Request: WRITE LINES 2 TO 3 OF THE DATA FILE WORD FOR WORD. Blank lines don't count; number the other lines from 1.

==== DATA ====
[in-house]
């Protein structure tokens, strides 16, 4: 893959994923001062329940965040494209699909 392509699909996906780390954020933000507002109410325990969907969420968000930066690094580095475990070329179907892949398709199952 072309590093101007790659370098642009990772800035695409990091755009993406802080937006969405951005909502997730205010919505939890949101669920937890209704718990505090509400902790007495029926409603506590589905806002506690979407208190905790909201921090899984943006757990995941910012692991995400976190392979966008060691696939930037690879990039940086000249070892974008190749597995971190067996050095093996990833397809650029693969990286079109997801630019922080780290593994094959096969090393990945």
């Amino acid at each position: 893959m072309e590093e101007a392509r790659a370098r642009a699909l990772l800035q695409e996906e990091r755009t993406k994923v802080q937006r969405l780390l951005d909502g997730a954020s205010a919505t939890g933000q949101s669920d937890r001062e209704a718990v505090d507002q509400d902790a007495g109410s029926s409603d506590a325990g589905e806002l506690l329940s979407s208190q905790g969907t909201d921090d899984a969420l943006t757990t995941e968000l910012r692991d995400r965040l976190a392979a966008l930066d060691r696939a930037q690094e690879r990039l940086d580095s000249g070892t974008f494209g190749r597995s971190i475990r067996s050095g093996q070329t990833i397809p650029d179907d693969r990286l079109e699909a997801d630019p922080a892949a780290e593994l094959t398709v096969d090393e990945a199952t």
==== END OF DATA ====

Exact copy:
């Protein structure tokens, strides 16, 4: 893959994923001062329940965040494209699909 392509699909996906780390954020933000507002109410325990969907969420968000930066690094580095475990070329179907892949398709199952 072309590093101007790659370098642009990772800035695409990091755009993406802080937006969405951005909502997730205010919505939890949101669920937890209704718990505090509400902790007495029926409603506590589905806002506690979407208190905790909201921090899984943006757990995941910012692991995400976190392979966008060691696939930037690879990039940086000249070892974008190749597995971190067996050095093996990833397809650029693969990286079109997801630019922080780290593994094959096969090393990945």
């Amino acid at each position: 893959m072309e590093e101007a392509r790659a370098r642009a699909l990772l800035q695409e996906e990091r755009t993406k994923v802080q937006r969405l780390l951005d909502g997730a954020s205010a919505t939890g933000q949101s669920d937890r001062e209704a718990v505090d507002q509400d902790a007495g109410s029926s409603d506590a325990g589905e806002l506690l329940s979407s208190q905790g969907t909201d921090d899984a969420l943006t757990t995941e968000l910012r692991d995400r965040l976190a392979a966008l930066d060691r696939a930037q690094e690879r990039l940086d580095s000249g070892t974008f494209g190749r597995s971190i475990r067996s050095g093996q070329t990833i397809p650029d179907d693969r990286l079109e699909a997801d630019p922080a892949a780290e593994l094959t398709v096969d090393e990945a199952t």